A meeting between Greek officials and representatives of the so-called troika of foreign lenders was postponed until the afternoon on Thursday, a day after the conservative-led coalition government announced a compromise over an emergency tax seen as a symbol of harsh austerity measures.
After talks late Wednesday with Prime Minister Antonis Samaras and PASOK chief Evangelos Venizelos, Democratic Left leader Fotis Kouvelis said that the coalition would approach the troika with a “common position that the emergency property tax be replaced with a new unified property tax.”
His party had been vehemently opposed to extending an unpopular emergency property tax introduced in 2011 and levied via electricity bills.
The new tax would also be attached to electricity bills but only for this year, Kouvelis said. Tax offices will be responsible for collecting the levy from next year.
The new levy will combine all property taxes and could lead to some owners paying less overall. Kouvelis added that the tax would be levied on a wider property base, including farmland.
Finance Minister Yannis Stournaras told reporters that the government would propose to the troika changes to the charges faced by property owners. Venizelos suggested that a tax-free threshold might be introduced. However it was not clear late Wednesday which of these two options the government would choose.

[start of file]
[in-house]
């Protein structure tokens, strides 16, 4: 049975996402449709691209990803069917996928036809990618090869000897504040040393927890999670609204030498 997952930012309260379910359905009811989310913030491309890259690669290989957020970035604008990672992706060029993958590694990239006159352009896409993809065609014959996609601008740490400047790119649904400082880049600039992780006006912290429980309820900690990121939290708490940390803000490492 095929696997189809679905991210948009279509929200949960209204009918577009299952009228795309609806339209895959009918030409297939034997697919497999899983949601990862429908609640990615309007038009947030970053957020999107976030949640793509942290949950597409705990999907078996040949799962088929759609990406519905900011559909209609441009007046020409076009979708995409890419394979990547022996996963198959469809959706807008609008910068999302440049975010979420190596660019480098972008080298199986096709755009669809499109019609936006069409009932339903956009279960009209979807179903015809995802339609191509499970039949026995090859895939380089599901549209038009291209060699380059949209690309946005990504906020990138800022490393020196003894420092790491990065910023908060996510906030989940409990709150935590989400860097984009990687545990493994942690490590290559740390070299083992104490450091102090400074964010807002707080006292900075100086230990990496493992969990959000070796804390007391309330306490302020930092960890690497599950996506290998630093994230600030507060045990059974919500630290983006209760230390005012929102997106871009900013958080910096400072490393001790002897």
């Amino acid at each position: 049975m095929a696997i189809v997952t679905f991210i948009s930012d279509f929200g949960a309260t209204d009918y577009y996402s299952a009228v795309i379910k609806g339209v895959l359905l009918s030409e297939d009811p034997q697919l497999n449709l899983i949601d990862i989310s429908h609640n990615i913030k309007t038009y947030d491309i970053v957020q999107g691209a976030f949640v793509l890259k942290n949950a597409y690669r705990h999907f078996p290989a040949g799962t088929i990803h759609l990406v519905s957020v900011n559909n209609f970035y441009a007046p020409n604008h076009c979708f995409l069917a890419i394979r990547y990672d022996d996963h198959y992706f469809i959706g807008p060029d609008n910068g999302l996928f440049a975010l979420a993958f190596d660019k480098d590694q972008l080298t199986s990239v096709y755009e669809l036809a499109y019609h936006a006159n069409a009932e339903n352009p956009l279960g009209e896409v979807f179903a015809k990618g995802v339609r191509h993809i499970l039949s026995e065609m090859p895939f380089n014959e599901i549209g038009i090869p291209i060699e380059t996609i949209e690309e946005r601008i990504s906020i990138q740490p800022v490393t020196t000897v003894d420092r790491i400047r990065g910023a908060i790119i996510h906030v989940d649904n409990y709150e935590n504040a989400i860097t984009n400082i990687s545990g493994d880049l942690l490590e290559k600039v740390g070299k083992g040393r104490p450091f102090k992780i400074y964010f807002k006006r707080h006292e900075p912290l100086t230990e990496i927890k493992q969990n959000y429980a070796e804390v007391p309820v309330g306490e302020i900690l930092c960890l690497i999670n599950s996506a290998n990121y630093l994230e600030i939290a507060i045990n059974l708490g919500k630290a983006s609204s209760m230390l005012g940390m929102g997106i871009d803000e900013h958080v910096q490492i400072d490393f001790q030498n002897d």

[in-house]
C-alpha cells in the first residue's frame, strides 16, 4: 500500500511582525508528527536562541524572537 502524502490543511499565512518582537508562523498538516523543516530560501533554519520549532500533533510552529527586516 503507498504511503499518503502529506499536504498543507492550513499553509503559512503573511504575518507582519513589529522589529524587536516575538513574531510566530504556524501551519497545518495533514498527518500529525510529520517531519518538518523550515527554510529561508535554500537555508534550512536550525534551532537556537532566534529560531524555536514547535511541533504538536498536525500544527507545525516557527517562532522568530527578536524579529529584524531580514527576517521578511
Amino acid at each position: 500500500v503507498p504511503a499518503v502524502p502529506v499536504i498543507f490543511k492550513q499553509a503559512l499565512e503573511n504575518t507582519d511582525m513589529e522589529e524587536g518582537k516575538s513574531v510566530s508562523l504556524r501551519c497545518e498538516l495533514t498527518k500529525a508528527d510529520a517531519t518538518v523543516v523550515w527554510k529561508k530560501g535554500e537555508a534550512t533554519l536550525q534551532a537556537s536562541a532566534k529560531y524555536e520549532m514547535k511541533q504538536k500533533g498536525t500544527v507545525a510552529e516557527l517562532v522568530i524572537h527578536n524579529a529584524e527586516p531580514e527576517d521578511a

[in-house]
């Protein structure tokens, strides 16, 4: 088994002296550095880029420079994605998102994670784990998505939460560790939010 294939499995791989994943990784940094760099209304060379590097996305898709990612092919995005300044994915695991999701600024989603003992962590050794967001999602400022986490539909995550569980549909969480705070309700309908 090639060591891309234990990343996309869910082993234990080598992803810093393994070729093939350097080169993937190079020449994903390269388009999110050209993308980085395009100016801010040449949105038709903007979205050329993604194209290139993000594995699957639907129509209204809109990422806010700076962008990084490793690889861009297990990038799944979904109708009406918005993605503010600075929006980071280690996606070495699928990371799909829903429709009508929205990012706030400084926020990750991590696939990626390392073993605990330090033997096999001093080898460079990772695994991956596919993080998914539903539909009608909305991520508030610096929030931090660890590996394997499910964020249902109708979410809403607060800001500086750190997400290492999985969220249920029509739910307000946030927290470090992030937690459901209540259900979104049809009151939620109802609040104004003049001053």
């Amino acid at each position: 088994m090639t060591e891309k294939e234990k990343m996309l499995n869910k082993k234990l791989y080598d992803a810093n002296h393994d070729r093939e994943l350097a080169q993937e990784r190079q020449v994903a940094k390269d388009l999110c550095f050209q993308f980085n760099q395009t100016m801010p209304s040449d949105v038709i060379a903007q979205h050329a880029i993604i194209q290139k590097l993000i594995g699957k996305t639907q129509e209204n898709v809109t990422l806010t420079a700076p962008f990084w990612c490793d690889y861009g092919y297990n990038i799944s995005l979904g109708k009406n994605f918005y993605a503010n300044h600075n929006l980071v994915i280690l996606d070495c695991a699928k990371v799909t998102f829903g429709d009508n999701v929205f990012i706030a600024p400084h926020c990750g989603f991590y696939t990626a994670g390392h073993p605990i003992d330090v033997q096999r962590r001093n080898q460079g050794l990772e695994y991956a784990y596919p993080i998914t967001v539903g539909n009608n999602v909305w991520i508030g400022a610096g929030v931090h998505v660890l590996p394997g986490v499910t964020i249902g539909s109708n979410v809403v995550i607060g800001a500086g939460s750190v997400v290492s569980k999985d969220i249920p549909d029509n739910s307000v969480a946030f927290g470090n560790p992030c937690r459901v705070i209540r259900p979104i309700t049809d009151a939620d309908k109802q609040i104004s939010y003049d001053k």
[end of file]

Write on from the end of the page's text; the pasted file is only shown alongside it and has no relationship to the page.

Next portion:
The troika is due to begin its latest visit to Greece by holding talks with Stournaras. It will be the first chance for the two sides to re-examine several issues that have remained unresolved since European Central Bank, European Commission and International Monetary Fund officials left Athens in March.
These include the reduction of the number of civil servants, with 25,000 workers expected to enter a mobility scheme this year.
Also, the recapitalization of Greek banks has yet to be completed, with the troika harboring doubts about the merger between National Bank and Eurobank. There will also be discussions about how many installments Greeks should be allowed to pay off their overdue taxes.
Kathimerini understands that the two sides hope to conclude talks by April 16 so that the Eurogroup can then decided whether to approve the delayed March tranche of 2.8 billion euros and the next installment of 6 billion euros.
On Wednesday, the leader of Greece’s largest industry group challenged government forecasts that the country will return to growth next year.
“The numbers don’t add up … the recession in 2013 is deepening, and the return to growth in 2014 will not happen,” Dimitris Daskalopoulos, leader of the Greece Federation of Enterprises, said.
He argued that Greece’s private sector had been too badly weakened by austerity measures to recover this year, and that the banking crisis and bailout of nearby Cyprus had also taken an unexpected toll on Greek public finances. [Combined reports]